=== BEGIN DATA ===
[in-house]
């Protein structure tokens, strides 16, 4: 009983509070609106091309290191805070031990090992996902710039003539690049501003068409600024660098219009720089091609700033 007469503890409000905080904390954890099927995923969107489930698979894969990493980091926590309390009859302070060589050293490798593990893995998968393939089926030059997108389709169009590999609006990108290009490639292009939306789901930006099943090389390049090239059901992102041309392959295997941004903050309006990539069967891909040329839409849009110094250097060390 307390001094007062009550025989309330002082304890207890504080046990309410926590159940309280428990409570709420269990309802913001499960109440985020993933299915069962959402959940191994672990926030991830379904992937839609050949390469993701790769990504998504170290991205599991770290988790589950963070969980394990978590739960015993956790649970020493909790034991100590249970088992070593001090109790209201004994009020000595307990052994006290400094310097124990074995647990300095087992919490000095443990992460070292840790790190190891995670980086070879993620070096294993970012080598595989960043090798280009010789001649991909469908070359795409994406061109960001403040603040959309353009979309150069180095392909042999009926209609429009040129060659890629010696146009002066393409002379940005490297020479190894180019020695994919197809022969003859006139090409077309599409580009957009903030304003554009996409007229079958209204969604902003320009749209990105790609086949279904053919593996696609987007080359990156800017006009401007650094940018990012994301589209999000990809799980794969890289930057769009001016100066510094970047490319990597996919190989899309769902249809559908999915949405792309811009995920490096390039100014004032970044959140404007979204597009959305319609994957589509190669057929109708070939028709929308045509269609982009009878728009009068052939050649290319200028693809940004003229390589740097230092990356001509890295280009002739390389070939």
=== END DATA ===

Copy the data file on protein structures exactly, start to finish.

[in-house]
């Protein structure tokens, strides 16, 4: 009983509070609106091309290191805070031990090992996902710039003539690049501003068409600024660098219009720089091609700033 007469503890409000905080904390954890099927995923969107489930698979894969990493980091926590309390009859302070060589050293490798593990893995998968393939089926030059997108389709169009590999609006990108290009490639292009939306789901930006099943090389390049090239059901992102041309392959295997941004903050309006990539069967891909040329839409849009110094250097060390 307390001094007062009550025989309330002082304890207890504080046990309410926590159940309280428990409570709420269990309802913001499960109440985020993933299915069962959402959940191994672990926030991830379904992937839609050949390469993701790769990504998504170290991205599991770290988790589950963070969980394990978590739960015993956790649970020493909790034991100590249970088992070593001090109790209201004994009020000595307990052994006290400094310097124990074995647990300095087992919490000095443990992460070292840790790190190891995670980086070879993620070096294993970012080598595989960043090798280009010789001649991909469908070359795409994406061109960001403040603040959309353009979309150069180095392909042999009926209609429009040129060659890629010696146009002066393409002379940005490297020479190894180019020695994919197809022969003859006139090409077309599409580009957009903030304003554009996409007229079958209204969604902003320009749209990105790609086949279904053919593996696609987007080359990156800017006009401007650094940018990012994301589209999000990809799980794969890289930057769009001016100066510094970047490319990597996919190989899309769902249809559908999915949405792309811009995920490096390039100014004032970044959140404007979204597009959305319609994957589509190669057929109708070939028709929308045509269609982009009878728009009068052939050649290319200028693809940004003229390589740097230092990356001509890295280009002739390389070939």